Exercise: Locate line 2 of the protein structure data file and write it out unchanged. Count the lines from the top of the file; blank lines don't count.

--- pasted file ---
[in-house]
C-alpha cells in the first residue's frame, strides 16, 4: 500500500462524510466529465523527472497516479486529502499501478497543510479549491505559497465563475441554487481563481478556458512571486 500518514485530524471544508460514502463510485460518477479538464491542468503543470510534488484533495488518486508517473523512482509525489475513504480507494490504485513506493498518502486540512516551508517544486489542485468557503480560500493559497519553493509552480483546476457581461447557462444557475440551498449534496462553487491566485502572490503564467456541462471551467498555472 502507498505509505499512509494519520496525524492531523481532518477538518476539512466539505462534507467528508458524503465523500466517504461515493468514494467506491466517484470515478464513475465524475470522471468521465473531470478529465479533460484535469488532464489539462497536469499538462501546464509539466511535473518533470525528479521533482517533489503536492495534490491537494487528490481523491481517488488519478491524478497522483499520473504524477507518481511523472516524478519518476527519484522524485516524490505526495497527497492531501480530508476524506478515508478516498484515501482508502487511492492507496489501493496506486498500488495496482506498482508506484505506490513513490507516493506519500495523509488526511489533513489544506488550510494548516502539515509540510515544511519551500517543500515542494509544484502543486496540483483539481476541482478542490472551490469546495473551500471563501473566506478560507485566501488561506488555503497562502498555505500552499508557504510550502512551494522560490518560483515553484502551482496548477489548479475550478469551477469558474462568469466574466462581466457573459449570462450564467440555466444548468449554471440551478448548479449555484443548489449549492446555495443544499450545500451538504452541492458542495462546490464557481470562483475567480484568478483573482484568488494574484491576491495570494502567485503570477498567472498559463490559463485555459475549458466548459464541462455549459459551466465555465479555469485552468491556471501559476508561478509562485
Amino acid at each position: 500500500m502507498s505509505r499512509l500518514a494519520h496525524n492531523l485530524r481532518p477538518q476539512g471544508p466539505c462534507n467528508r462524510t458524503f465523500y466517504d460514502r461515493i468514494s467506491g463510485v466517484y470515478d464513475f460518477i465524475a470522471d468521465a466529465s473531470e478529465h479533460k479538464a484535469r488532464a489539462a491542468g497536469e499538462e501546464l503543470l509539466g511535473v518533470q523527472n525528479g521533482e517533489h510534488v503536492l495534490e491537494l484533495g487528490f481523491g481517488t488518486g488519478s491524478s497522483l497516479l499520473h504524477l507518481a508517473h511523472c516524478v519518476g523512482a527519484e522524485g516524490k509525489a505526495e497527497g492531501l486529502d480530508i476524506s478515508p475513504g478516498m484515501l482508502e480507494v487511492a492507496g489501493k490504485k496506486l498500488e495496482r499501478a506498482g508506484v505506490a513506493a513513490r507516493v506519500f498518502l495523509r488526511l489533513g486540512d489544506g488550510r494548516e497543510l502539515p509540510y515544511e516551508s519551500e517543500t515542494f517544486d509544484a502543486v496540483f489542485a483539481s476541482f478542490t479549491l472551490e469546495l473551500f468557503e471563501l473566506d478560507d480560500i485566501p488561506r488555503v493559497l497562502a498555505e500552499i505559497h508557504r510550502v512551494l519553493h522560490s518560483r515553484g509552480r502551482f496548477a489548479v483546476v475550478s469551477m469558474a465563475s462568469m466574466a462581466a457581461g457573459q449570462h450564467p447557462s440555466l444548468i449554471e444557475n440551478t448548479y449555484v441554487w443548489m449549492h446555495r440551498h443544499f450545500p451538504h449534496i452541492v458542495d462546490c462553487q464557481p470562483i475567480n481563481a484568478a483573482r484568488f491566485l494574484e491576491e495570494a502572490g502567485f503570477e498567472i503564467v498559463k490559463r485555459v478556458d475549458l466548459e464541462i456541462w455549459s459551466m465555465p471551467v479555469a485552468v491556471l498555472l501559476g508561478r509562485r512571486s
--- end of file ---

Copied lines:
C-alpha cells in the first residue's frame, strides 16, 4: 500500500462524510466529465523527472497516479486529502499501478497543510479549491505559497465563475441554487481563481478556458512571486 500518514485530524471544508460514502463510485460518477479538464491542468503543470510534488484533495488518486508517473523512482509525489475513504480507494490504485513506493498518502486540512516551508517544486489542485468557503480560500493559497519553493509552480483546476457581461447557462444557475440551498449534496462553487491566485502572490503564467456541462471551467498555472 502507498505509505499512509494519520496525524492531523481532518477538518476539512466539505462534507467528508458524503465523500466517504461515493468514494467506491466517484470515478464513475465524475470522471468521465473531470478529465479533460484535469488532464489539462497536469499538462501546464509539466511535473518533470525528479521533482517533489503536492495534490491537494487528490481523491481517488488519478491524478497522483499520473504524477507518481511523472516524478519518476527519484522524485516524490505526495497527497492531501480530508476524506478515508478516498484515501482508502487511492492507496489501493496506486498500488495496482506498482508506484505506490513513490507516493506519500495523509488526511489533513489544506488550510494548516502539515509540510515544511519551500517543500515542494509544484502543486496540483483539481476541482478542490472551490469546495473551500471563501473566506478560507485566501488561506488555503497562502498555505500552499508557504510550502512551494522560490518560483515553484502551482496548477489548479475550478469551477469558474462568469466574466462581466457573459449570462450564467440555466444548468449554471440551478448548479449555484443548489449549492446555495443544499450545500451538504452541492458542495462546490464557481470562483475567480484568478483573482484568488494574484491576491495570494502567485503570477498567472498559463490559463485555459475549458466548459464541462455549459459551466465555465479555469485552468491556471501559476508561478509562485